Associates 2021– 22
Suzy Crothers is a Belfast born solo artist, writer, director and collaborator working within theatre and live performance.
She makes massive hearted, multidisciplinary work that illuminates unheard stories. She makes work for ‘Auntie Mary’, who sits in the cheapest seat and comes to see a cracking story unfold. Fusing movement, music and storytelling, her work explores the clash between lived experiences, illusion and delusion.
She is an invited member of the Lincoln Centre Director Lab NYC, Young Vic Springboard Group for Directors and Tamasha Developing Writer Group. Training: E15 (BA Act), EACT Programme and Director training under Olivier winner Di Trevis.
Hicham Gardaf works across photography, film and installation, and uses them as a vehicle to engage people in critical conversations with their immediate environment. A large part of Hicham’s practice looks into transformations of contemporary landscape in relation to time, space, and politics of place. He is drawn to the social spaces we inhabit such as buildings, streets and cities; and researches practices we apply to these places by reshaping, appropriating and controlling them. Hicham Gardaf was born in Tangier and is currently based in London.
Sara Jackson is a local artist who graduated in Fine Art from UCA Canterbury and is currently an artist in residence at Palm Bay Primary school. Her practice explores architecture, materials and our surrounding environment; her research utilises various mediums to explore our interaction with these themes. With a keen interest in our relationship to our physical surroundings, Sara is keen to develop her practice to involve the local community and create lasting, impactful projects that evolve and grow as they develop.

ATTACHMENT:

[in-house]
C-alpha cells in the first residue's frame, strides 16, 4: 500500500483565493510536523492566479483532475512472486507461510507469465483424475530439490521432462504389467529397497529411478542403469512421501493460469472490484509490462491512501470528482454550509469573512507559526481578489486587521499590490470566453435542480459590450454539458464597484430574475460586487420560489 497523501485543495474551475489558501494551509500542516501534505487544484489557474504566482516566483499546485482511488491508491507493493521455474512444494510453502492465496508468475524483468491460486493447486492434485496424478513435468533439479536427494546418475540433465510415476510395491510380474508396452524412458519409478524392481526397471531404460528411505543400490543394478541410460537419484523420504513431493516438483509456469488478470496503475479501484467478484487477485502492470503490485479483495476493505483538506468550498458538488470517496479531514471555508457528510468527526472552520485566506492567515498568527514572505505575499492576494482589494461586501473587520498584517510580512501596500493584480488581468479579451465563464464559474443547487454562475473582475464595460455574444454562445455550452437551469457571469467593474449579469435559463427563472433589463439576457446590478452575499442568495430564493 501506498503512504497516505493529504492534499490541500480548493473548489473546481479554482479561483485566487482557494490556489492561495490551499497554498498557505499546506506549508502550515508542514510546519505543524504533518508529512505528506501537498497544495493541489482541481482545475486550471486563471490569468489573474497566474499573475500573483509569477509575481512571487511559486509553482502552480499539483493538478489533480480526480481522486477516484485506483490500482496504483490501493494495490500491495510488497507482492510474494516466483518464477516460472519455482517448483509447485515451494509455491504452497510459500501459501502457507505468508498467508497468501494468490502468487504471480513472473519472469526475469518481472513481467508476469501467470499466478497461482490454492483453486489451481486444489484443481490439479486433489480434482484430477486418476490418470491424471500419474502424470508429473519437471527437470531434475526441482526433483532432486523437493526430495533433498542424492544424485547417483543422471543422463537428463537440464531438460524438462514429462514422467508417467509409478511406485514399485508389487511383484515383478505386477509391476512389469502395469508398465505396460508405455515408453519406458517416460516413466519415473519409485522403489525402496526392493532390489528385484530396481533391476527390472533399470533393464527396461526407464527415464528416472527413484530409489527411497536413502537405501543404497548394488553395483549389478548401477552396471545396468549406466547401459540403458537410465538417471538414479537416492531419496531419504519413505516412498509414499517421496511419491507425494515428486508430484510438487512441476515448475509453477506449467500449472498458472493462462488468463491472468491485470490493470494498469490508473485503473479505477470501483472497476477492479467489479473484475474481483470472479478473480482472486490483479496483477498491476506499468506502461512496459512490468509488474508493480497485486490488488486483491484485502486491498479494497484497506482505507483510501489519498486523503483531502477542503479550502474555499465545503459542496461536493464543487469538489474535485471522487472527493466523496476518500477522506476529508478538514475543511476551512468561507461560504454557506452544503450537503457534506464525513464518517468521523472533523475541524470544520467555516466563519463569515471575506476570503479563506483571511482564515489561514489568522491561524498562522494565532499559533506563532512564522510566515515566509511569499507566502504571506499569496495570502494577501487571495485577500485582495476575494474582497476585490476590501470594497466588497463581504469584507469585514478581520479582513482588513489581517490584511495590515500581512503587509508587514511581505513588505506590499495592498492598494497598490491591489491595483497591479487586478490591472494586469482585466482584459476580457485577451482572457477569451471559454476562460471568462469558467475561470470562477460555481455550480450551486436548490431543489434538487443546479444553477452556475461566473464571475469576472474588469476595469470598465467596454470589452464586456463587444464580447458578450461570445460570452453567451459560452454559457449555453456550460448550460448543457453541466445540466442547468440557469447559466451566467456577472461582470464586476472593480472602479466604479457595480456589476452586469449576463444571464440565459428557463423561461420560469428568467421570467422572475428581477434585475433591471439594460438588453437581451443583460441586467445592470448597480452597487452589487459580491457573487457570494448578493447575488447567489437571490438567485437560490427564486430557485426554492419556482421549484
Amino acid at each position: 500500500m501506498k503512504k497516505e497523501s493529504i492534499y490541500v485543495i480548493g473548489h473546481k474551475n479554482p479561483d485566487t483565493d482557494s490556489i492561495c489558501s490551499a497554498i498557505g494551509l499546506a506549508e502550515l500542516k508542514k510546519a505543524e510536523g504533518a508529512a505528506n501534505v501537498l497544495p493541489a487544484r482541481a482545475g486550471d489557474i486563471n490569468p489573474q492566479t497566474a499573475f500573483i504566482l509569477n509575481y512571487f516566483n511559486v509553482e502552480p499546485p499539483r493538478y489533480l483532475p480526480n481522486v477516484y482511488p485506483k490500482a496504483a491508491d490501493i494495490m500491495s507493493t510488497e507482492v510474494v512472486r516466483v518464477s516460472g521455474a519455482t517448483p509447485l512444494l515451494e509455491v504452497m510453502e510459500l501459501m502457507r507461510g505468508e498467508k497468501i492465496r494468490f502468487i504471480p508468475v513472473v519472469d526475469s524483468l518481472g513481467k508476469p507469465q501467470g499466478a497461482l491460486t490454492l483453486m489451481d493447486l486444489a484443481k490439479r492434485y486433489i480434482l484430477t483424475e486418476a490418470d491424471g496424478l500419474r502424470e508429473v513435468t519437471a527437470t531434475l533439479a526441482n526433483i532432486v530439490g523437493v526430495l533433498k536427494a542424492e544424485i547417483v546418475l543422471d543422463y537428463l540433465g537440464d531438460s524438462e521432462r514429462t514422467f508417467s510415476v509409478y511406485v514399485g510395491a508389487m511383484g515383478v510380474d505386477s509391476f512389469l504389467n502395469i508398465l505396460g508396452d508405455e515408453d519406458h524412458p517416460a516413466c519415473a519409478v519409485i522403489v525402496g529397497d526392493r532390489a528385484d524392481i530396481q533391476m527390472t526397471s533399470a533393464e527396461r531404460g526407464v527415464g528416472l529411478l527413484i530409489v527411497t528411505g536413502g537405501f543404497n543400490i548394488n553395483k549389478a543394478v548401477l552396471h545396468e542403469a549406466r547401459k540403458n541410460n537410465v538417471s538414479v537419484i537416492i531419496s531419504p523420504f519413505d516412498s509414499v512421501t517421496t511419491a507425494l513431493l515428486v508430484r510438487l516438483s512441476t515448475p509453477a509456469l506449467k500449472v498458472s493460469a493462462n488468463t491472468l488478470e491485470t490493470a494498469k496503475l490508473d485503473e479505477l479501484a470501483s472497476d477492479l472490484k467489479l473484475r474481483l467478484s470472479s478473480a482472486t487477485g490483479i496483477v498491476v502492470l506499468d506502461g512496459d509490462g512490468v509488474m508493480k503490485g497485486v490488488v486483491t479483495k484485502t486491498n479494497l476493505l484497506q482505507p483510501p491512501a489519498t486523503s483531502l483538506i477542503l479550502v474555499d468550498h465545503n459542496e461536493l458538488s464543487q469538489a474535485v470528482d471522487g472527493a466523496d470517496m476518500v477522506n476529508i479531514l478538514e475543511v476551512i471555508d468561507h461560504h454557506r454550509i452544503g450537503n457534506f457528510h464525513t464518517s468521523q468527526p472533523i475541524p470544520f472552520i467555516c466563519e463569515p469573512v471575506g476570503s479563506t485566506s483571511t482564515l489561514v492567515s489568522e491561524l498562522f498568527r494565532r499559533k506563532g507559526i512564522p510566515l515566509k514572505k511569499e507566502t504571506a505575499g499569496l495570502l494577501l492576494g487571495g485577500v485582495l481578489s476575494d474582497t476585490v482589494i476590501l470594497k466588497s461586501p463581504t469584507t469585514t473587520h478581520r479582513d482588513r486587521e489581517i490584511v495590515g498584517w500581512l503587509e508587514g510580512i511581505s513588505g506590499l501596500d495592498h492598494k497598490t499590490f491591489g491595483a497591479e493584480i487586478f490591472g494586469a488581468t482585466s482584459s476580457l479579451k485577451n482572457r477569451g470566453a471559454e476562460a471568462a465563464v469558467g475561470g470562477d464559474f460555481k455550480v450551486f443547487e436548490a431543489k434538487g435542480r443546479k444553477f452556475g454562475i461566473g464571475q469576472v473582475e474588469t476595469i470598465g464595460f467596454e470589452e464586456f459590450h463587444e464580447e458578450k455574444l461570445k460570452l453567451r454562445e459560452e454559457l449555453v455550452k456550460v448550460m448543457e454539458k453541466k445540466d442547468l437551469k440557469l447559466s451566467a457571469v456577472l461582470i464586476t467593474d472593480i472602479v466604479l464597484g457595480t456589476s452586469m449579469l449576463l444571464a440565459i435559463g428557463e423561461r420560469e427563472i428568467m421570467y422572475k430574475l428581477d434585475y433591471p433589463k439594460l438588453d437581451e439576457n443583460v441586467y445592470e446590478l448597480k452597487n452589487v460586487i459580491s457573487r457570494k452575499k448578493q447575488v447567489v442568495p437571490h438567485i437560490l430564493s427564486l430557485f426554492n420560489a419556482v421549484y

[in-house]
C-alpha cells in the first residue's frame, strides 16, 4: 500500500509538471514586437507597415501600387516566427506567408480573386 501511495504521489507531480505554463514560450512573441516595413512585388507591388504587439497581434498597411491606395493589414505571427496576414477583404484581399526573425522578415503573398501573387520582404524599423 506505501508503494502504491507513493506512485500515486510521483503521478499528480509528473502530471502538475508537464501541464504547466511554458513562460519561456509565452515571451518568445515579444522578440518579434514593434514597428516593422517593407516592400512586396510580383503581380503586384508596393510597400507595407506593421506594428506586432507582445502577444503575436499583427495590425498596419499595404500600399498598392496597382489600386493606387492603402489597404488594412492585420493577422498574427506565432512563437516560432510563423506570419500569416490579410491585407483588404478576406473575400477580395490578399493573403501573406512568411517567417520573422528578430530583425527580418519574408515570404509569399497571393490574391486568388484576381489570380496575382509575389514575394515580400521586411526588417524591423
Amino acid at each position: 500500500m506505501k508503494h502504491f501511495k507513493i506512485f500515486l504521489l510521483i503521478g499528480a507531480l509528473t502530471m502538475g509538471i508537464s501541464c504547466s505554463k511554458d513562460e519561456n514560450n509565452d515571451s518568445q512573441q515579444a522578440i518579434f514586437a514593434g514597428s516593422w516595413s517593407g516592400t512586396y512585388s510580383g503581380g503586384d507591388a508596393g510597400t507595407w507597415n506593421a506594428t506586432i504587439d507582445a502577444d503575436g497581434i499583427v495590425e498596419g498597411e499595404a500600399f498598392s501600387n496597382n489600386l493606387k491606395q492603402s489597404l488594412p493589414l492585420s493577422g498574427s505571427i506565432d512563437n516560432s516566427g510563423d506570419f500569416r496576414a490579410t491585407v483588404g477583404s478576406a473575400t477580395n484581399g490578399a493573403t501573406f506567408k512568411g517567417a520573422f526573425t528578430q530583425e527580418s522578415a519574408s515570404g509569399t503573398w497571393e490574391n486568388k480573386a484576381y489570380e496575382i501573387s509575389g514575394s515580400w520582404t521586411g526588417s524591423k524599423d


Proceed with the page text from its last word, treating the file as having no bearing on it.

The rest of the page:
James Jordan Johnson
James Jordan Johnson (b. 1997, London, UK) is an artist working in performance and sculpture. He explores how personal/collective memory and mythmaking informs historical experiences within Black life (specifically Afro-Caribbean life). Through this, he uses his practice as a way to think about the embodiment and unnamable ties between objects and people within life-cycles.
Lottie is an anti-disciplinary artist who draws on her experience in architecture, design, engineering, printmaking, painting, and working in the humanitarian and social impact sectors. Lottie’s work is dedicated to harnessing the power of art and design to change lives through improving our mental health and wellbeing. She explores how our environments speak to us, the value of the opportunity to make a tangible mark, and how our ability to impact our environment impacts us.
Moina Moin (b. Stroud 1998, Drawing School/Goldsmiths alumni) is a multimedia artist beavering in surreal celebrations of humour, ceremony, the land and its stranger beings.
Using spontaneous, playful, expanded methods, Moina works in a responsive cycle of sculpture, textiles, performance, film, sound, drawing and social happenings. Her work is inspired specifically by ancient spiritual ceremonies alongside contemporary everyday rituals (e.g. big supermarket shops, clubbing, buffets, karaoke, washing up, TV dinners).
Rosemary spends her time working between film/moving image, stop motion animation and music production – she loves to combine these processes in her works. An interest in miniatures and dioramas has also plagued her for several years now and frequently crops up in her work and research.